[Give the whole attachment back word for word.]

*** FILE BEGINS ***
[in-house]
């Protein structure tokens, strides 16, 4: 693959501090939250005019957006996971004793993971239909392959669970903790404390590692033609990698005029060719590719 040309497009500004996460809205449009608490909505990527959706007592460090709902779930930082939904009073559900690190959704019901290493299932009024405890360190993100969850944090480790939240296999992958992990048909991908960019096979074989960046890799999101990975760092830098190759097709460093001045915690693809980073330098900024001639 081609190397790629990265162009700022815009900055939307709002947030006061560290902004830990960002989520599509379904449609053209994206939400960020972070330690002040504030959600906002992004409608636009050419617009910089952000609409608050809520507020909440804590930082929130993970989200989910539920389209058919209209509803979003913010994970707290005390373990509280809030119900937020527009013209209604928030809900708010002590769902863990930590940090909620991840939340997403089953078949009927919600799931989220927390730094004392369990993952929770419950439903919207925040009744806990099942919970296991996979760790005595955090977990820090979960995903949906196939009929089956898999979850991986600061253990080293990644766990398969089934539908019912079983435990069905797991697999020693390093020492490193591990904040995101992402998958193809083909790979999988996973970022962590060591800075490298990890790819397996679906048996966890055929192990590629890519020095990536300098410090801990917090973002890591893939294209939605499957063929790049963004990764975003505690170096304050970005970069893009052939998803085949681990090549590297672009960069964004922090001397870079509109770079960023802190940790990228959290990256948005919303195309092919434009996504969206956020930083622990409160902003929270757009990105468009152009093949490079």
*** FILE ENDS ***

[in-house]
């Protein structure tokens, strides 16, 4: 693959501090939250005019957006996971004793993971239909392959669970903790404390590692033609990698005029060719590719 040309497009500004996460809205449009608490909505990527959706007592460090709902779930930082939904009073559900690190959704019901290493299932009024405890360190993100969850944090480790939240296999992958992990048909991908960019096979074989960046890799999101990975760092830098190759097709460093001045915690693809980073330098900024001639 081609190397790629990265162009700022815009900055939307709002947030006061560290902004830990960002989520599509379904449609053209994206939400960020972070330690002040504030959600906002992004409608636009050419617009910089952000609409608050809520507020909440804590930082929130993970989200989910539920389209058919209209509803979003913010994970707290005390373990509280809030119900937020527009013209209604928030809900708010002590769902863990930590940090909620991840939340997403089953078949009927919600799931989220927390730094004392369990993952929770419950439903919207925040009744806990099942919970296991996979760790005595955090977990820090979960995903949906196939009929089956898999979850991986600061253990080293990644766990398969089934539908019912079983435990069905797991697999020693390093020492490193591990904040995101992402998958193809083909790979999988996973970022962590060591800075490298990890790819397996679906048996966890055929192990590629890519020095990536300098410090801990917090973002890591893939294209939605499957063929790049963004990764975003505690170096304050970005970069893009052939998803085949681990090549590297672009960069964004922090001397870079509109770079960023802190940790990228959290990256948005919303195309092919434009996504969206956020930083622990409160902003929270757009990105468009152009093949490079």